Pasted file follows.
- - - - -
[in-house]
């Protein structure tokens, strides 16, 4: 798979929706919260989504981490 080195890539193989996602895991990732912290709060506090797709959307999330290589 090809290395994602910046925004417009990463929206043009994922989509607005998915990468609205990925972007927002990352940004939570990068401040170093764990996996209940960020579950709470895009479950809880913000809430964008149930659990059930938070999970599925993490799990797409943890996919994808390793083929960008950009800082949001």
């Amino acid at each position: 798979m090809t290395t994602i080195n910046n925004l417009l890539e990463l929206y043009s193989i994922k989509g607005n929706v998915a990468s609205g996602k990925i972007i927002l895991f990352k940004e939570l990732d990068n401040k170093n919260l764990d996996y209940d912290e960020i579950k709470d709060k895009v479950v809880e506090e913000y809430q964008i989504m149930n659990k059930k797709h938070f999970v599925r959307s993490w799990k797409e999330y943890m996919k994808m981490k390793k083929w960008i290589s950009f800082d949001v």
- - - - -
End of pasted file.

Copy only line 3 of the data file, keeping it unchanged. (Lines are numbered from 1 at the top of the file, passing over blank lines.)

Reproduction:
């Amino acid at each position: 798979m090809t290395t994602i080195n910046n925004l417009l890539e990463l929206y043009s193989i994922k989509g607005n929706v998915a990468s609205g996602k990925i972007i927002l895991f990352k940004e939570l990732d990068n401040k170093n919260l764990d996996y209940d912290e960020i579950k709470d709060k895009v479950v809880e506090e913000y809430q964008i989504m149930n659990k059930k797709h938070f999970v599925r959307s993490w799990k797409e999330y943890m996919k994808m981490k390793k083929w960008i290589s950009f800082d949001v």